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Home>Levelset Community>Legal Help>hello. I am interested in using your services and placing a lien on clients home. we started work in April and haven't been paid. the project has not yet been completed as we were waiting for the first schedule payment according to the contract and the customer did not hve the money to pay. can we file the lien even though the entire work has not been compelted?

hello. I am interested in using your services and placing a lien on clients home. we started work in April and haven't been paid. the project has not yet been completed as we were waiting for the first schedule payment according to the contract and the customer did not hve the money to pay. can we file the lien even though the entire work has not been compelted?

California

we started work in April and haven't been paid. the project has not yet been completed as we were waiting for the first schedule payment according to the contract and the customer did not have the money to pay. can we file the lien even though the entire work has not been completed?

1 reply

Jul 12, 2018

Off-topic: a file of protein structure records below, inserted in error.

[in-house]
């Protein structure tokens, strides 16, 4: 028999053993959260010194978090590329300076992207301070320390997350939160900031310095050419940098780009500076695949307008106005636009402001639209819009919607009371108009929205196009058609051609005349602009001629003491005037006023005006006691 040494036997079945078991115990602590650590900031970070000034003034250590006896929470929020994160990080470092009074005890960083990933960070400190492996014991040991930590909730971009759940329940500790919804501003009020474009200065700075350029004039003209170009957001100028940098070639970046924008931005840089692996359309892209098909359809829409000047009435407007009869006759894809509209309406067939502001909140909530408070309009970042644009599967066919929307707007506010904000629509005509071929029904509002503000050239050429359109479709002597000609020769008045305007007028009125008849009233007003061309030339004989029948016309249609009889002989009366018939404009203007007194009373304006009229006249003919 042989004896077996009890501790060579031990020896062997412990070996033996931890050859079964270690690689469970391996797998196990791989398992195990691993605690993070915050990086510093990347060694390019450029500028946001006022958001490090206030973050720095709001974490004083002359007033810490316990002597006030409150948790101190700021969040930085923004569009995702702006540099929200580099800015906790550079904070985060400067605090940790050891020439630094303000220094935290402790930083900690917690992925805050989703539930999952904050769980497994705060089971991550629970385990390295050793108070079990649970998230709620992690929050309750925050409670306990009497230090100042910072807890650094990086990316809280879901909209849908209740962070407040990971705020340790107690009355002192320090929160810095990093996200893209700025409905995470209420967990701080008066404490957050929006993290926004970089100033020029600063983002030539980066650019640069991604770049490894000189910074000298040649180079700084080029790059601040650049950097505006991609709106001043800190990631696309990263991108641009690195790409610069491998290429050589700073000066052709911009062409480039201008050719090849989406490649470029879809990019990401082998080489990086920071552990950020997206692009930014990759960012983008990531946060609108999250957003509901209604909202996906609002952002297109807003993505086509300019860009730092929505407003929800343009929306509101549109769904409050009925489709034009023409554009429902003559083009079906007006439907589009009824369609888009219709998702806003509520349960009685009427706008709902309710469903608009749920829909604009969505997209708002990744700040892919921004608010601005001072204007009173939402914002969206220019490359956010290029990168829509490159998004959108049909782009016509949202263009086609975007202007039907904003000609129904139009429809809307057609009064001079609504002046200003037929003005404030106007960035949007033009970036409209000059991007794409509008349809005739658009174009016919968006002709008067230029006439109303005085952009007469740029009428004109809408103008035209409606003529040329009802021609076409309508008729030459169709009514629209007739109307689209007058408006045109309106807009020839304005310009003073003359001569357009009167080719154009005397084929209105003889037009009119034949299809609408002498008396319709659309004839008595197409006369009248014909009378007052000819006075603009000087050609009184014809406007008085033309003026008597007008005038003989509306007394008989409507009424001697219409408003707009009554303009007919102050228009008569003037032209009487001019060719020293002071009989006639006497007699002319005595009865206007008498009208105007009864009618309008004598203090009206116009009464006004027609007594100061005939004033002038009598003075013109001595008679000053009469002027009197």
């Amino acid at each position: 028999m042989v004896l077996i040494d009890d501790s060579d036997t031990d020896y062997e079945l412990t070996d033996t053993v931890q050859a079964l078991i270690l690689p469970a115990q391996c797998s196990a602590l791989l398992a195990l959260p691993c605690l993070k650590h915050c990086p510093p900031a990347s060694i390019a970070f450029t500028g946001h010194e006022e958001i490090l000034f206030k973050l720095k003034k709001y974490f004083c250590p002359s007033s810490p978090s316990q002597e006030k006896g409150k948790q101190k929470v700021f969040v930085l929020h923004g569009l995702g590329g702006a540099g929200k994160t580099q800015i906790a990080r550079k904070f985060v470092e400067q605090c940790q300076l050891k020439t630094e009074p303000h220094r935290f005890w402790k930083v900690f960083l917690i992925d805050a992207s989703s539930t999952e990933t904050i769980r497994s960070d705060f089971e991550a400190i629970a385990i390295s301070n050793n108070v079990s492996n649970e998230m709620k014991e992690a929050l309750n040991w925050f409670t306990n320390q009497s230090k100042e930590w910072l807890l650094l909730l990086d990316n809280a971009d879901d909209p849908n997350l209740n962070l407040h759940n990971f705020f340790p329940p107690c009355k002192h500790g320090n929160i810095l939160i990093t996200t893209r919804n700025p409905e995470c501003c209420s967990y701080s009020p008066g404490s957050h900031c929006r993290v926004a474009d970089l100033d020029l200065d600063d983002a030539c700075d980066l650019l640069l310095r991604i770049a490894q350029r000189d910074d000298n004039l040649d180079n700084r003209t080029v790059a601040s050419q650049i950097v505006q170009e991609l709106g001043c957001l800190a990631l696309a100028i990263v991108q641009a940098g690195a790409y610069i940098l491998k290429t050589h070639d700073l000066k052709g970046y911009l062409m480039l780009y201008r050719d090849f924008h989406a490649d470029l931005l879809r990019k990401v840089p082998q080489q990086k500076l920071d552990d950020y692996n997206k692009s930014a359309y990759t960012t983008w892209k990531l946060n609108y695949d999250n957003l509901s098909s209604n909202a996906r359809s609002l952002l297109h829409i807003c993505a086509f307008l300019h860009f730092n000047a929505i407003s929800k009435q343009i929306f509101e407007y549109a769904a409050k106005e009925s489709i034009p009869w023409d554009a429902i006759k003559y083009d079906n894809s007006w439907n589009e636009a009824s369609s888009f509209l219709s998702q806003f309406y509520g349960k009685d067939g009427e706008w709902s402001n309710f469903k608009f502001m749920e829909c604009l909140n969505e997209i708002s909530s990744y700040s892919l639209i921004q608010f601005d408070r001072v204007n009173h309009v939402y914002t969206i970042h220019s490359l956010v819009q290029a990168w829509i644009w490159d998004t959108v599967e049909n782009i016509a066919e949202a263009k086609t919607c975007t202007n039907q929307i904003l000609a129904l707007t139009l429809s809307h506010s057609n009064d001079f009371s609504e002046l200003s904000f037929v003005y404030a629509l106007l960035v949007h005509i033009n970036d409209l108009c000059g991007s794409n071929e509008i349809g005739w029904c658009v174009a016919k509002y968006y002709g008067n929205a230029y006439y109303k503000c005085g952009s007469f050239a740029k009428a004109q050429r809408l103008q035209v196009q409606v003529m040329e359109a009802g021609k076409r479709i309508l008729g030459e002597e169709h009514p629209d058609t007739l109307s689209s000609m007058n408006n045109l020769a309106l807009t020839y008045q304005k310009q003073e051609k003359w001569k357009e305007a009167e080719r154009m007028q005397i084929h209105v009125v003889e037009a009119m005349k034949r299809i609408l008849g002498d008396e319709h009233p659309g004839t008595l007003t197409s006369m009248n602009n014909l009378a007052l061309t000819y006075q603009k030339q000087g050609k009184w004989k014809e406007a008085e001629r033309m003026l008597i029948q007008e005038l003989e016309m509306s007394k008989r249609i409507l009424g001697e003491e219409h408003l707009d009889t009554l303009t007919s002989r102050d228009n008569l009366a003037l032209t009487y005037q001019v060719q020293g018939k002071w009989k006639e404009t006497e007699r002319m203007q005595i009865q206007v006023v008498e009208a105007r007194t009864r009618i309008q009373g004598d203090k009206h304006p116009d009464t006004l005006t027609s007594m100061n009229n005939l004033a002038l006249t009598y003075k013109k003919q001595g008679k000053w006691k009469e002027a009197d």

I'm sorry to hear you went unpaid! That's a great question. First, the time when a lien may be filed will depend on a party's role on the job. In California, a prime contractor must record their lien after completion of the direct contract, and before the earlier of either 90 days after completion of the work of improvement; or 60 days after the owner records a Notice of Completion or Cessation. Determining what constitutes as "completion" can be tricky here, but if work has been continuously provided on the job and if no Notice of Completion or Cessation has been filed, chances are a project will not be considered "complete". A claimant other than a direct contractor must record his mechanics lien after the claimant ceases to provide work, and before the earlier of either: 90 days after completion of the work of improvement; or, 30 days after the owner records a Notice of Completion or Cessation. However, there are other options for recovery prior to completing work. Specifically, a document like a Notice of Intent to Lien can compel payment without actually having to file a mechanics lien. It acts like a warning shot - if payment isn't made, a lien will be filed. Further, there are other options to recover payment as well - such as a prompt payment claim. Prompt payment laws determine what timelines for payment are acceptable and appropriate, and when they aren't followed, penalties may be incurred by the nonpaying party. More on those California prompt payment laws here: Prompt Payment Law FAQs. All of the aforementioned options are viable methods to recover payment, and a Notice of Intent to Lien or a mechanics lien may be ordered through the zlien Document Navigator - or via other methods, such as sending/filing personally, through an attorney, or through some other document filing service.
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